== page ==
» » Hereward

Free eBook Hereward download

by James Wilde

Free eBook Hereward download ISBN: 0593064895
Author: James Wilde
Publisher: Random House Export (June 1, 2011)
Language: English
Category: Unsorted
Size MP3: 1834 mb
Size FLAC: 1958 mb
Rating: 4.8
Format: azw lrf mbr lrf


FREE shipping on qualifying offers. 1062, a time many fear is the End of Days.

FREE shipping on qualifying offers. With the English King Edward heirless and ailing, across the grey seas in Normandy the brutal William the Bastard waits for the moment when he can drown England in a tide of blood. The ravens of war are gathering. But as the king's closest advisors scheme and squabble amongst themselves.

Hereward James Wilde James Wilde Hereward CHAPTER ONE 29 November 1062 It was the beginning of the End-Times. Black snow stung the face of the young man. Skidding. CHAPTER ONE. 29 November 1062. It was the beginning of the End-Times. Skidding knee-deep down the white-blanketed slope, he squinted in the face of the blizzard as he struggled to discern a path through the wild countryside of high hills and dense forest. On his tongue, the bitter taste confirmed his fears: ashes, caught up in the swirling white flakes.

If doom and destruction lie ahead, why fret? It will come soon enough. ‘Do you not fear Judgement Day?’The warrior wrapped his cloak tighter around him against the stinging flakes. My sword and my axe and my good right arm serve me well enough. The woman eyed him from the depths of her hood, but said nothing. Twilight was giving way to black, and the snow swept down in sharp flurries. Outside the houses and workshops, men stamped their feet and blew on their hands as they prepared to end their last working day before Christmas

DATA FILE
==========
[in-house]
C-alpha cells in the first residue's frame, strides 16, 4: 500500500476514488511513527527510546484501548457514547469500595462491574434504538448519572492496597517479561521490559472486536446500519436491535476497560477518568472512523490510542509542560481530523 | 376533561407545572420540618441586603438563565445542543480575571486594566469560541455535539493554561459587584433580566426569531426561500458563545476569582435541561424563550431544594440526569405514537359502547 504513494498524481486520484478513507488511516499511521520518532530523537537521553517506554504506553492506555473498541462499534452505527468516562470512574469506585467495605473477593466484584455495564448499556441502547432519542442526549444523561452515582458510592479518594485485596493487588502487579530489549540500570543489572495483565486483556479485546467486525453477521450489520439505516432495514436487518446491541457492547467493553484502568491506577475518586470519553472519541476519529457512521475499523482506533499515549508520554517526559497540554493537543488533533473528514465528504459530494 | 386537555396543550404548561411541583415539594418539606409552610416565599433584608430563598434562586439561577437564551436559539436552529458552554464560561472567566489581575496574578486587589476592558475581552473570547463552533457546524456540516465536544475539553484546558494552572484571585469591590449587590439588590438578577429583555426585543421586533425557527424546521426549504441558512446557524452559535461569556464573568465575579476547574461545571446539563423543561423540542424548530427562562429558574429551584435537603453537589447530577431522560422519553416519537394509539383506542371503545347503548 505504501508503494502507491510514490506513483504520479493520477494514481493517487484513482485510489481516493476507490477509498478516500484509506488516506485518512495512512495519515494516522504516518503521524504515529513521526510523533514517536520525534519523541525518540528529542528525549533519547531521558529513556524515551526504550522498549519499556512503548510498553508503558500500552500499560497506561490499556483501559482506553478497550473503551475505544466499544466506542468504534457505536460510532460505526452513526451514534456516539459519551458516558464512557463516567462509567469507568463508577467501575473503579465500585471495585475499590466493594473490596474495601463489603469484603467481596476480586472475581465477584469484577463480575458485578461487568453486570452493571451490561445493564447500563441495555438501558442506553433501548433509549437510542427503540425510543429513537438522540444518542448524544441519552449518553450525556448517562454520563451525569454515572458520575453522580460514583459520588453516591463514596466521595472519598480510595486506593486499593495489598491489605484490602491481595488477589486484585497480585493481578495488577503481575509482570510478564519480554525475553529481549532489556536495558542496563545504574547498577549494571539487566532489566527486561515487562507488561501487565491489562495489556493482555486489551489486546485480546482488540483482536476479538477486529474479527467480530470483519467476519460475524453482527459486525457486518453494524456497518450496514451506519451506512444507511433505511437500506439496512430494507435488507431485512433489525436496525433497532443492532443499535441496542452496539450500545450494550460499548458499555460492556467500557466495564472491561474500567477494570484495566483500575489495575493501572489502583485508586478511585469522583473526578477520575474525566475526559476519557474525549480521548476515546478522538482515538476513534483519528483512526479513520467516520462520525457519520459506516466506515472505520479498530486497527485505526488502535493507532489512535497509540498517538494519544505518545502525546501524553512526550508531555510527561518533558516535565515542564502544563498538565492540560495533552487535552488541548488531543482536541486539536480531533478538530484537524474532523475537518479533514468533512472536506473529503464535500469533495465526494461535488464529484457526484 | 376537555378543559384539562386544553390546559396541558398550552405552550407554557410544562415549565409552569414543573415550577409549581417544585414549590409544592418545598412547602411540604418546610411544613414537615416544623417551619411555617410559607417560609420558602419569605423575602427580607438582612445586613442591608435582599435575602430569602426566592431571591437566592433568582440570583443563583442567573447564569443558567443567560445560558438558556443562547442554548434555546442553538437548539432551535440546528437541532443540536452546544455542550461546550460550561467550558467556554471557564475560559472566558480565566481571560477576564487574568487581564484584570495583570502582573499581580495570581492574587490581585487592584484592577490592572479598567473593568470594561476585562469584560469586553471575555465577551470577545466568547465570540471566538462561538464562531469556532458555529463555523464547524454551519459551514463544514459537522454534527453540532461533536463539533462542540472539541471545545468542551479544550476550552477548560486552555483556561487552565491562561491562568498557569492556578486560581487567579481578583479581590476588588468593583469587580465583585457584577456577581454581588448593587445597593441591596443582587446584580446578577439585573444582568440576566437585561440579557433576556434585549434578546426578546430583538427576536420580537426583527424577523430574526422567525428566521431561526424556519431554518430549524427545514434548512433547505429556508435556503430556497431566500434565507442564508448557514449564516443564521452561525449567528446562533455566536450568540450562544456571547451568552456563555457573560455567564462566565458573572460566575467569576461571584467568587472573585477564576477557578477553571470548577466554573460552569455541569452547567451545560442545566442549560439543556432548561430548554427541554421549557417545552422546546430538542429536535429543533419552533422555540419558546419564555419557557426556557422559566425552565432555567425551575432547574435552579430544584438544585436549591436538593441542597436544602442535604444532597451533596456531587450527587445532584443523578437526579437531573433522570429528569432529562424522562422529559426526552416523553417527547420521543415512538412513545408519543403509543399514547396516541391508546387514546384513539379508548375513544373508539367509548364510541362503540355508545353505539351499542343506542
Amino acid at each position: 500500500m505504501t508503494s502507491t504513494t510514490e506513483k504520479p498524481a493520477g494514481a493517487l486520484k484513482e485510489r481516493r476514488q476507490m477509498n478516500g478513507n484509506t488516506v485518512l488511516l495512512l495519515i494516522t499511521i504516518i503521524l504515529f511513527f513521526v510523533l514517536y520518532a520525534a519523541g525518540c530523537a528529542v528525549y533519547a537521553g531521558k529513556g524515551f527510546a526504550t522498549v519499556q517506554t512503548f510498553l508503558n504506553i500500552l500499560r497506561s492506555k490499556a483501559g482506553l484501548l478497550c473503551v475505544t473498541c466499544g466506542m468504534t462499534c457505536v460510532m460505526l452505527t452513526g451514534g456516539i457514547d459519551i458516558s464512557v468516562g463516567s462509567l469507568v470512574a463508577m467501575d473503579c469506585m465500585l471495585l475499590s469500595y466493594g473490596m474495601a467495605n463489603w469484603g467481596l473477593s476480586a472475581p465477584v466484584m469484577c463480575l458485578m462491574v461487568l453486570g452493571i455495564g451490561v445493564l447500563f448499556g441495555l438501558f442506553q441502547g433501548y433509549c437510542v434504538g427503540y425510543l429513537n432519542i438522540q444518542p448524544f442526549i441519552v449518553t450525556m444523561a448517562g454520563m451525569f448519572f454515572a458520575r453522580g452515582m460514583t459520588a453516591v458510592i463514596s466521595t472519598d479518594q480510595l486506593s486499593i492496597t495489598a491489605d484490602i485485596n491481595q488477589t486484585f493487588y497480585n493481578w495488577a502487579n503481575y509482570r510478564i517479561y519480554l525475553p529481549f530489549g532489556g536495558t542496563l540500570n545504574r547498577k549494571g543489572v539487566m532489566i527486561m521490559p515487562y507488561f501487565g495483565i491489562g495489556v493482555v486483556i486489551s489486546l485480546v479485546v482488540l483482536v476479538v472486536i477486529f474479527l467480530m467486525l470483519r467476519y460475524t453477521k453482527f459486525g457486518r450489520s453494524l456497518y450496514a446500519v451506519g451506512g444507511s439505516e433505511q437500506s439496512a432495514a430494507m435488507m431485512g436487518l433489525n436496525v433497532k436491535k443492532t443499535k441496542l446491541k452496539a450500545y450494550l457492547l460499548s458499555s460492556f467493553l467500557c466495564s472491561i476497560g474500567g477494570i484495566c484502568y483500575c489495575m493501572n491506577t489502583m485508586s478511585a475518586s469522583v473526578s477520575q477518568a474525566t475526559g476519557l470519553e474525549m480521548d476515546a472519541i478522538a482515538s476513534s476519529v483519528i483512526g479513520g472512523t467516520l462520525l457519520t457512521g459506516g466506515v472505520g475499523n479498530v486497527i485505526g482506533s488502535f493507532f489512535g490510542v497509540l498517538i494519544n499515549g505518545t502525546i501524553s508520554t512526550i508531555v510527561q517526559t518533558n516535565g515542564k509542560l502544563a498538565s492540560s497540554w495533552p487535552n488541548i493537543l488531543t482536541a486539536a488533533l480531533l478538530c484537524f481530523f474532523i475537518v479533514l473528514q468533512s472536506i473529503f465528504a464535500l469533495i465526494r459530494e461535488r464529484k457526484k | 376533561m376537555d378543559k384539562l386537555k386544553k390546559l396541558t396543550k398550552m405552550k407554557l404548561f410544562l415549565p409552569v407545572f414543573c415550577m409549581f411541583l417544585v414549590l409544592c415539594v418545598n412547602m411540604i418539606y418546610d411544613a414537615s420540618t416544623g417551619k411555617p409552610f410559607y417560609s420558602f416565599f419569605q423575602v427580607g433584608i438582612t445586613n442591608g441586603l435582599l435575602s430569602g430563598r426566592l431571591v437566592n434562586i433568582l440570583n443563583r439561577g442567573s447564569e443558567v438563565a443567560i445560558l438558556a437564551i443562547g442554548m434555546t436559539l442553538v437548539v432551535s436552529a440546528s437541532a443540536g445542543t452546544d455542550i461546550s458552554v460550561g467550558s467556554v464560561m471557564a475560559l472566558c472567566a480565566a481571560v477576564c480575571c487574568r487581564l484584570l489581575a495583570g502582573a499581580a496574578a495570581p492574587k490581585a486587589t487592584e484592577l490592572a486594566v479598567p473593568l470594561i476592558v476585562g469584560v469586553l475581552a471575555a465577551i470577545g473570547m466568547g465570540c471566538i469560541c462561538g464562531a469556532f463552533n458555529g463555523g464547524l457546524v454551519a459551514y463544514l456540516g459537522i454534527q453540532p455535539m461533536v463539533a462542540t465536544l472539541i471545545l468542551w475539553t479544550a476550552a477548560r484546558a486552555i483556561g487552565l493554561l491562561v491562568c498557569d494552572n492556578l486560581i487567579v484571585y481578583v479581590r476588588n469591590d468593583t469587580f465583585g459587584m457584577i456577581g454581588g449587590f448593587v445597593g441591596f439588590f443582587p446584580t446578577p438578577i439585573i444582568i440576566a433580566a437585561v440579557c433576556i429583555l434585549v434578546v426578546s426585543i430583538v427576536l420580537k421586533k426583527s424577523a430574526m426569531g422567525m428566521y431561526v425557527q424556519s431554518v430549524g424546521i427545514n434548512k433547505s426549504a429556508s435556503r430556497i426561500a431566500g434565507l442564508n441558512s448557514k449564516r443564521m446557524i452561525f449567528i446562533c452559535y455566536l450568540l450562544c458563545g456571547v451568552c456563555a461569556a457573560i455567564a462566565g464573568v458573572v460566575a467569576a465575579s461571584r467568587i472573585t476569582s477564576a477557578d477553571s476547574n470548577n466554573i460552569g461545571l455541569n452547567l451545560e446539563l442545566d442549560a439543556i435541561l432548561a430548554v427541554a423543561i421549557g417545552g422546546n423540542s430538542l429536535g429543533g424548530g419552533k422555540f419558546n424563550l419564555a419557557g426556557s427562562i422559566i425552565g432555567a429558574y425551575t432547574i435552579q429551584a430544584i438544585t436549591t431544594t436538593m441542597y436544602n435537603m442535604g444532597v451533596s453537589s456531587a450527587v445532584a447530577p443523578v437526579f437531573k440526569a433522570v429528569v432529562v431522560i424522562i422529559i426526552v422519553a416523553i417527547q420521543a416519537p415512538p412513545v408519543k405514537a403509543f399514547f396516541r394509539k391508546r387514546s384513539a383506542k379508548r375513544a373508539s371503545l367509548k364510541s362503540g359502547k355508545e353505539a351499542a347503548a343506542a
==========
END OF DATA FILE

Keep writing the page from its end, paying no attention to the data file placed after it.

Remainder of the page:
James Wilde is a Man of Mercia. He first encountered the great English warrior, Hereward, in the pages of a comic.

James Wilde is a Man of Mercia. It was while visiting the haunted fenlands of Eastern England, Hereward's ancestral home, that he became convinced that this legendary figure should be the subject of his first novel. The 'Hereward' series now runs to six novels, the most recent of which is Hereward - The Bloody Crown

James Wilde's thrilling, action-packed debut rescues a great English hero from the darkest of times and brings him to brutal and bloody life.

1062, a time many fear is the End of Days  . James Wilde's thrilling, action-packed debut rescues a great English hero from the darkest of times and brings him to brutal and bloody life. With the English King Edward heirless and ailing, across the grey seas in Normandy the brutal William the Bastard waits for the moment when he can drown England in a tide of blood

1062, a time many fear is the End of Days.